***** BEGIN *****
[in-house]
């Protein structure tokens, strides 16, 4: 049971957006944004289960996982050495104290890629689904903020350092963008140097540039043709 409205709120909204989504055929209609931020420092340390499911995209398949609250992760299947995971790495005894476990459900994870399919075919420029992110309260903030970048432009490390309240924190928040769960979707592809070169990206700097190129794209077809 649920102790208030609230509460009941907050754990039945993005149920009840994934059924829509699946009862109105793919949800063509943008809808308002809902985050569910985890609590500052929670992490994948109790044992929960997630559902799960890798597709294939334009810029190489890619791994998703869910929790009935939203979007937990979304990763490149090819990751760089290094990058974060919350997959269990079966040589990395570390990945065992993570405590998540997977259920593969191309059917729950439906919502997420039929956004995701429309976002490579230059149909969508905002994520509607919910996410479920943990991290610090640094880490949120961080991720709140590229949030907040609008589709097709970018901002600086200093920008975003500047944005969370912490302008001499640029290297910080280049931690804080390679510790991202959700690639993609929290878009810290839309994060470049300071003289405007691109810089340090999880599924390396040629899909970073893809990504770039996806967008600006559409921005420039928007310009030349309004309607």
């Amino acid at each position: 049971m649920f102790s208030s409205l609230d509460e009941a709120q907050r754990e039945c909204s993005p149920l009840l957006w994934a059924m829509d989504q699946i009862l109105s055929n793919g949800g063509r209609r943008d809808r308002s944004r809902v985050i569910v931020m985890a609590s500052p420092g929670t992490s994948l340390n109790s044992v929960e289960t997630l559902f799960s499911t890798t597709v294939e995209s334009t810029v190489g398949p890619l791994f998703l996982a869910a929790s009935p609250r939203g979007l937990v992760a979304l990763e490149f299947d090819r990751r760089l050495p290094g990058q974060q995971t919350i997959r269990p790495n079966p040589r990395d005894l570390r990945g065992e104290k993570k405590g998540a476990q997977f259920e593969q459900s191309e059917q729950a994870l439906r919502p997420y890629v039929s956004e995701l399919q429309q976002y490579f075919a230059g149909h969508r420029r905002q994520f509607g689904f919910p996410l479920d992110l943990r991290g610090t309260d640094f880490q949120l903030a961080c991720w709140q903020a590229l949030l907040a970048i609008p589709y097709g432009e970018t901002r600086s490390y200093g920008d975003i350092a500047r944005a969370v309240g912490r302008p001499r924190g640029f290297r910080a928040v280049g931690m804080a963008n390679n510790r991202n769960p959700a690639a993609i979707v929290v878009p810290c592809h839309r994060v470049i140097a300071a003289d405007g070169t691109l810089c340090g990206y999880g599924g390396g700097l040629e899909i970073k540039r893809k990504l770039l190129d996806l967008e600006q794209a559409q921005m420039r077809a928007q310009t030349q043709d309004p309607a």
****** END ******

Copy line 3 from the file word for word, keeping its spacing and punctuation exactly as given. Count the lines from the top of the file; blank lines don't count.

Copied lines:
């Amino acid at each position: 049971m649920f102790s208030s409205l609230d509460e009941a709120q907050r754990e039945c909204s993005p149920l009840l957006w994934a059924m829509d989504q699946i009862l109105s055929n793919g949800g063509r209609r943008d809808r308002s944004r809902v985050i569910v931020m985890a609590s500052p420092g929670t992490s994948l340390n109790s044992v929960e289960t997630l559902f799960s499911t890798t597709v294939e995209s334009t810029v190489g398949p890619l791994f998703l996982a869910a929790s009935p609250r939203g979007l937990v992760a979304l990763e490149f299947d090819r990751r760089l050495p290094g990058q974060q995971t919350i997959r269990p790495n079966p040589r990395d005894l570390r990945g065992e104290k993570k405590g998540a476990q997977f259920e593969q459900s191309e059917q729950a994870l439906r919502p997420y890629v039929s956004e995701l399919q429309q976002y490579f075919a230059g149909h969508r420029r905002q994520f509607g689904f919910p996410l479920d992110l943990r991290g610090t309260d640094f880490q949120l903030a961080c991720w709140q903020a590229l949030l907040a970048i609008p589709y097709g432009e970018t901002r600086s490390y200093g920008d975003i350092a500047r944005a969370v309240g912490r302008p001499r924190g640029f290297r910080a928040v280049g931690m804080a963008n390679n510790r991202n769960p959700a690639a993609i979707v929290v878009p810290c592809h839309r994060v470049i140097a300071a003289d405007g070169t691109l810089c340090g990206y999880g599924g390396g700097l040629e899909i970073k540039r893809k990504l770039l190129d996806l967008e600006q794209a559409q921005m420039r077809a928007q310009t030349q043709d309004p309607a």